Marotta- a West Shokan drummer known internationally for his work with
Indigo Girls and a number of other high-profile acts- the song, "What
About Us," is of course a fantasy which couldn't happen in the real
world. Rest easy, folks.
Another stand-out track tells the story of Julia "Butterfly"
Hill, who climbed high into a California redwood and stayed there
stubbornly in an effort to save it from an "old-growth" lumbering
company. Riding on a melody that stays with you long after the song is
done, Pacheco's salute to the "counterculture" heroine nonetheless
carries a message which undoubtedly would have caused record executives
at mega-corporations some hesitation about releasing it. That factor is
another part of this story.
In an age when diversity of opinion, once prized as essential
to democratic principles, has become an increasingly endangered option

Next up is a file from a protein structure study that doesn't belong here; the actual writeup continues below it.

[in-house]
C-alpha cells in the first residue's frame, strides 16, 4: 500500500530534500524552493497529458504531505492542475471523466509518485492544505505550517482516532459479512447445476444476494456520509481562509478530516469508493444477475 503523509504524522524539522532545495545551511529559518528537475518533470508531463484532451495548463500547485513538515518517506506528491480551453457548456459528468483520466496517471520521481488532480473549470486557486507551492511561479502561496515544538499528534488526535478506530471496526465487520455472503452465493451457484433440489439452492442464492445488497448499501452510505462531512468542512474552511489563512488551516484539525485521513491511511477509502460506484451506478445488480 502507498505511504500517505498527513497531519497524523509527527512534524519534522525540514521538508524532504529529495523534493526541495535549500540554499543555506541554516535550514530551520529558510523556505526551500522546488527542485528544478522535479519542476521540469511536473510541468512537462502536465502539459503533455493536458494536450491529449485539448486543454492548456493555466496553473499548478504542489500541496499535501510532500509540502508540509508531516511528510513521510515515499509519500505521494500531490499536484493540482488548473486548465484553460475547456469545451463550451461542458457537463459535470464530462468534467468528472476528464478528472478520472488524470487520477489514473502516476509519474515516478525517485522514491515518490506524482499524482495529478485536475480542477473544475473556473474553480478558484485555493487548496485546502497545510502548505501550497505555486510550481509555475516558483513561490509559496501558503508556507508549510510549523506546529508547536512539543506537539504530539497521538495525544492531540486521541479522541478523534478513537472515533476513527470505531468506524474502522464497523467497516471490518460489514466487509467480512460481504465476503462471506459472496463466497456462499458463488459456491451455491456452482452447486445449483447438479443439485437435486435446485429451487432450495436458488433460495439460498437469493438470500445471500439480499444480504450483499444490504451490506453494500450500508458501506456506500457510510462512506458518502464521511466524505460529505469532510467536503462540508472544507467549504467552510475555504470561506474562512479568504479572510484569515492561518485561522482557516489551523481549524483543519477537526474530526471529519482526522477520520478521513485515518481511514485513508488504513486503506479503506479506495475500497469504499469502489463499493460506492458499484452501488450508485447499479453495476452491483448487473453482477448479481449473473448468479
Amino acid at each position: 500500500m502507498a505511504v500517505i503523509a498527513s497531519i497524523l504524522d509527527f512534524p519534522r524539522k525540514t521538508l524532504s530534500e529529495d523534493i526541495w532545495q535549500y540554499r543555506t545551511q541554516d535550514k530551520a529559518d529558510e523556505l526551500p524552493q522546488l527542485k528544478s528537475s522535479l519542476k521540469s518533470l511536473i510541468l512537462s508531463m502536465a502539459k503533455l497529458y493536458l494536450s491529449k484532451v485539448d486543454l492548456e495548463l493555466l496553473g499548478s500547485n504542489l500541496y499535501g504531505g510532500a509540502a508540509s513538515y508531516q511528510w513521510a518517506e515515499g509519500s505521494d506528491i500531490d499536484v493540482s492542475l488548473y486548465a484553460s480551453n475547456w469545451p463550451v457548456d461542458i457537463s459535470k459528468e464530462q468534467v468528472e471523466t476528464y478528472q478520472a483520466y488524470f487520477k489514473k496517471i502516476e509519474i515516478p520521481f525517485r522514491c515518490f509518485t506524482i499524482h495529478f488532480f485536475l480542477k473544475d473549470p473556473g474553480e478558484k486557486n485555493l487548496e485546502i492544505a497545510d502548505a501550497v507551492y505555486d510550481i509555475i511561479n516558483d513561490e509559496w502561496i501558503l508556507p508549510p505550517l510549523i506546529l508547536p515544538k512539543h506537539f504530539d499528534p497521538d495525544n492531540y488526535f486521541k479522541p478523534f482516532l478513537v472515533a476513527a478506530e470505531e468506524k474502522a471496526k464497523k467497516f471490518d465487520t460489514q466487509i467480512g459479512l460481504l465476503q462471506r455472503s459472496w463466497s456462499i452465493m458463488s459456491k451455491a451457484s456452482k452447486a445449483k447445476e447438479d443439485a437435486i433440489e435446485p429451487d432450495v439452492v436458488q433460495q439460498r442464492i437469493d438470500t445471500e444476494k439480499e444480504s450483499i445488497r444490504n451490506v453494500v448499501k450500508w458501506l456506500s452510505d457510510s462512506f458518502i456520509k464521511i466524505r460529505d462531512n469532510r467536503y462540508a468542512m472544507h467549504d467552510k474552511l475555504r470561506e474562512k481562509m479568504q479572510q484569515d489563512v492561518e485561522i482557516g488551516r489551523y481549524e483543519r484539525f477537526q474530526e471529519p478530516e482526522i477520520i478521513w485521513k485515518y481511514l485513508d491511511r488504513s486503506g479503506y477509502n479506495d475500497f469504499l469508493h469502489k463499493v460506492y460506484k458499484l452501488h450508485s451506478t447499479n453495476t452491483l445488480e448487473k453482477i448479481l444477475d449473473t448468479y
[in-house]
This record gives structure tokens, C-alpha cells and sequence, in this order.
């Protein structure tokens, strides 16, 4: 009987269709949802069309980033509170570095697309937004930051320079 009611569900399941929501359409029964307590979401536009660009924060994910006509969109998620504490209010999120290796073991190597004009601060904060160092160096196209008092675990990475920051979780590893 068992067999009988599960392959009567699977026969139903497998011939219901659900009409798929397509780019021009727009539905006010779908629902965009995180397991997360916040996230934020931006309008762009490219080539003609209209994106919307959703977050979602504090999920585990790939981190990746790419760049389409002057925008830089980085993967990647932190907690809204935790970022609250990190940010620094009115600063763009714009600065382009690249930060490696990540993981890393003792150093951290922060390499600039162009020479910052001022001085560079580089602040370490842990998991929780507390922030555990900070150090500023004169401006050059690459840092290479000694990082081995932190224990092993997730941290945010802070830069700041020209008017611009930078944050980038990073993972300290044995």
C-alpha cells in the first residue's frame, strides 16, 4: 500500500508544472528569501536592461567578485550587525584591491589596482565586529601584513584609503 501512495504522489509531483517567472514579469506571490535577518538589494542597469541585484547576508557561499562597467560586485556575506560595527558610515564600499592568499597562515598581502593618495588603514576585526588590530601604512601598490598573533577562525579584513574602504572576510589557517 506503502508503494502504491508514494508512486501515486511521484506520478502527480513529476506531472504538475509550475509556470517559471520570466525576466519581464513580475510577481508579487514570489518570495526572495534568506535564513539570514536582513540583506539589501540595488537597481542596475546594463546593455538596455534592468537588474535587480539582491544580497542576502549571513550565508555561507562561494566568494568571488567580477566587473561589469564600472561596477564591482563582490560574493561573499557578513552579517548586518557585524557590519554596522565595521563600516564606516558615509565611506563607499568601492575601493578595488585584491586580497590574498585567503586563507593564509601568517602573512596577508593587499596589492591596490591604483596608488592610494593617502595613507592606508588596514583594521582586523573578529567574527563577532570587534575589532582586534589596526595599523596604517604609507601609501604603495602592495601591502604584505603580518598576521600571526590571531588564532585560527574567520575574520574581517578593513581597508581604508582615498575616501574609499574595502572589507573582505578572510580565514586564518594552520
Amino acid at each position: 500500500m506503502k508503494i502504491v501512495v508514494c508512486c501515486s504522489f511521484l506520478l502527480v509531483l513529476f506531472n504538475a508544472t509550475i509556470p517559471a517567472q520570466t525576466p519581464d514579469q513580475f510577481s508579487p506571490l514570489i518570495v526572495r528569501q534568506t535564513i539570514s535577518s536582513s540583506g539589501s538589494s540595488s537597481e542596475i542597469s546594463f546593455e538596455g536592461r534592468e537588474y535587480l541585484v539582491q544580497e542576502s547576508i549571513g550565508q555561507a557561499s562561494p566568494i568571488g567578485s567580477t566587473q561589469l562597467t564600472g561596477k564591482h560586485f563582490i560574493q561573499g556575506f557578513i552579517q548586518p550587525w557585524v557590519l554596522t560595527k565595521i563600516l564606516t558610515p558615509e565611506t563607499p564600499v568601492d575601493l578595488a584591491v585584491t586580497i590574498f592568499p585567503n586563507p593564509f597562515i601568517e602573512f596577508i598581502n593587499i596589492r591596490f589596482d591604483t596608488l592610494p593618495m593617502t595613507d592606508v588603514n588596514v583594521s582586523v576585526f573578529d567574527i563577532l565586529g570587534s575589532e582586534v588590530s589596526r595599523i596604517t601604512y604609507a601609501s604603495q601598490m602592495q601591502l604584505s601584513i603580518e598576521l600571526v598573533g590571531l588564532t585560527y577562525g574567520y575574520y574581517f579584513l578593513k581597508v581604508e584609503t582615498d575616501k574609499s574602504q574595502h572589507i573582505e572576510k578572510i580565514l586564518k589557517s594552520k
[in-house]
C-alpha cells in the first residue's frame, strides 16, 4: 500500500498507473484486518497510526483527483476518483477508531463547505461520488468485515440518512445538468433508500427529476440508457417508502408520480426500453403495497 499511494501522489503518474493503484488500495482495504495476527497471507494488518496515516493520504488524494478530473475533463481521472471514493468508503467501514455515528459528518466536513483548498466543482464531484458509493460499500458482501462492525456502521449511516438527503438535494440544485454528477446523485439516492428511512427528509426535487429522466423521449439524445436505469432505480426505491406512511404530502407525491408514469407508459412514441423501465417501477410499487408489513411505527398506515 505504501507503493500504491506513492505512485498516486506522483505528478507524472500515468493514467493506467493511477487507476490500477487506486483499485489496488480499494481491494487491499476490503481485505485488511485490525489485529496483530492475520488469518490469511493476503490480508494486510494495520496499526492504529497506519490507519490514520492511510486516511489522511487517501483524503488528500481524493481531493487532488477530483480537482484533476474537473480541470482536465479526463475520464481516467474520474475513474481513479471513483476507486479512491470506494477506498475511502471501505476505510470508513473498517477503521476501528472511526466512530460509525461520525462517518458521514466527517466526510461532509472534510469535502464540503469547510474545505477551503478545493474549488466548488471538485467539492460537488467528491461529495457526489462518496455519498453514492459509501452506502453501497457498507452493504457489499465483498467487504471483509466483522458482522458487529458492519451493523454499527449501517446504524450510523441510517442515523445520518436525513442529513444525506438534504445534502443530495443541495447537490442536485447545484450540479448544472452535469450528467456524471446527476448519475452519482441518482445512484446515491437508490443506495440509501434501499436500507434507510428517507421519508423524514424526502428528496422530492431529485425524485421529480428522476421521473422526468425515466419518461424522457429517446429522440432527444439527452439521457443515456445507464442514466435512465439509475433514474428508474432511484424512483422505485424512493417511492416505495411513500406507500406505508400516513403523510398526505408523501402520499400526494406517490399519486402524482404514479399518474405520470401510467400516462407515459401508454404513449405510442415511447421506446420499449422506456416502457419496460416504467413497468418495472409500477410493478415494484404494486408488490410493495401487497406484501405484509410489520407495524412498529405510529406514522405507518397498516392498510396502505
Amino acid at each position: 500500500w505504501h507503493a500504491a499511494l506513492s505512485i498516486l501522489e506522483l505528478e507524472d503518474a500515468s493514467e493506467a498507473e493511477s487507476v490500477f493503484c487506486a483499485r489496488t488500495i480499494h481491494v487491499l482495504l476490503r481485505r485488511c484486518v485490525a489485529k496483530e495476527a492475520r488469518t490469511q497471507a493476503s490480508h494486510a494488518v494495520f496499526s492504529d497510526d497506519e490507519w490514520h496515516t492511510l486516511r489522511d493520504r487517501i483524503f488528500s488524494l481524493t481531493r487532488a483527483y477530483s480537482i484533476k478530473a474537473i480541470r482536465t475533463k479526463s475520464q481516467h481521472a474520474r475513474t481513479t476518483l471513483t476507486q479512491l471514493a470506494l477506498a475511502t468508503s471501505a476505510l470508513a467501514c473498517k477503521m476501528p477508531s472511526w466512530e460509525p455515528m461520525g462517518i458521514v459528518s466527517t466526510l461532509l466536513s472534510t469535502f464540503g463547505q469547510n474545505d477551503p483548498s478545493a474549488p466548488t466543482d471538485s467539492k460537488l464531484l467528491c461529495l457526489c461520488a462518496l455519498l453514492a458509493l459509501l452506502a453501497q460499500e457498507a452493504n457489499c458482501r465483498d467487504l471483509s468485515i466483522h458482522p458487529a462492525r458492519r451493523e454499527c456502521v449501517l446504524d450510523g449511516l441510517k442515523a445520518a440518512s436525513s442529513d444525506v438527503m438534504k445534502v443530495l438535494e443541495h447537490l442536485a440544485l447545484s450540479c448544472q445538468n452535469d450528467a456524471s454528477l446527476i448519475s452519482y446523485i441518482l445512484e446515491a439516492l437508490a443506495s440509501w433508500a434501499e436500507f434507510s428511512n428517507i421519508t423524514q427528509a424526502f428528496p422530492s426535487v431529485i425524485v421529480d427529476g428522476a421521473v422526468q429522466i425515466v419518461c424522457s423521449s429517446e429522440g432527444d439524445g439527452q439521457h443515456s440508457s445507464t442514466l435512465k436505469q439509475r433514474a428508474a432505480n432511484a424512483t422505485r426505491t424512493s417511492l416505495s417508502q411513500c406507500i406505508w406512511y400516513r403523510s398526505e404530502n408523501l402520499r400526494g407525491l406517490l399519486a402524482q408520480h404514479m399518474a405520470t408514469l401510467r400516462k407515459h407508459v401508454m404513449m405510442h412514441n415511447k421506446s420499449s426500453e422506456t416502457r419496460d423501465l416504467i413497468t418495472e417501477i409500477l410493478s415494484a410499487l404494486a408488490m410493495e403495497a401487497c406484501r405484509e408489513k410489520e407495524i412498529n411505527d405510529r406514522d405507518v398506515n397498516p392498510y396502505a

in the face of corporate mega-media, today's singer-songwriters must
confront a "chill factor" which doesn't even have to be spoken. If it
were voiced aloud, it would sound like "When you sing, try not to say
anything meaningful or critical... Take my advice, kid, keep it to the
birds and bees... Otherwise, it's not going to get played."
With a handful of companies, often interlocked in
partnerships, owning and controlling music labels, radio stations, movie
studios, magazines, book companies, television and cable networks,
Internet companies, newspapers and other sources of information and
entertainment worldwide, there are ever fewer outlets for artists not
signed into the combine. Program lists at radio stations are the rule
and, when the company's interests are logged into promoting their own
properties and standards, competing viewpoints need not apply.
Tom Pacheco's last American album,
released on the Mercury label in 1997. Although he has recorded in
Europe since then, (including two double-CDs in England and a fine joint
effort with Norway's celebrated Steinar Albrigtsen), since the Mercury
release- critically attributed with a near "classic" status since its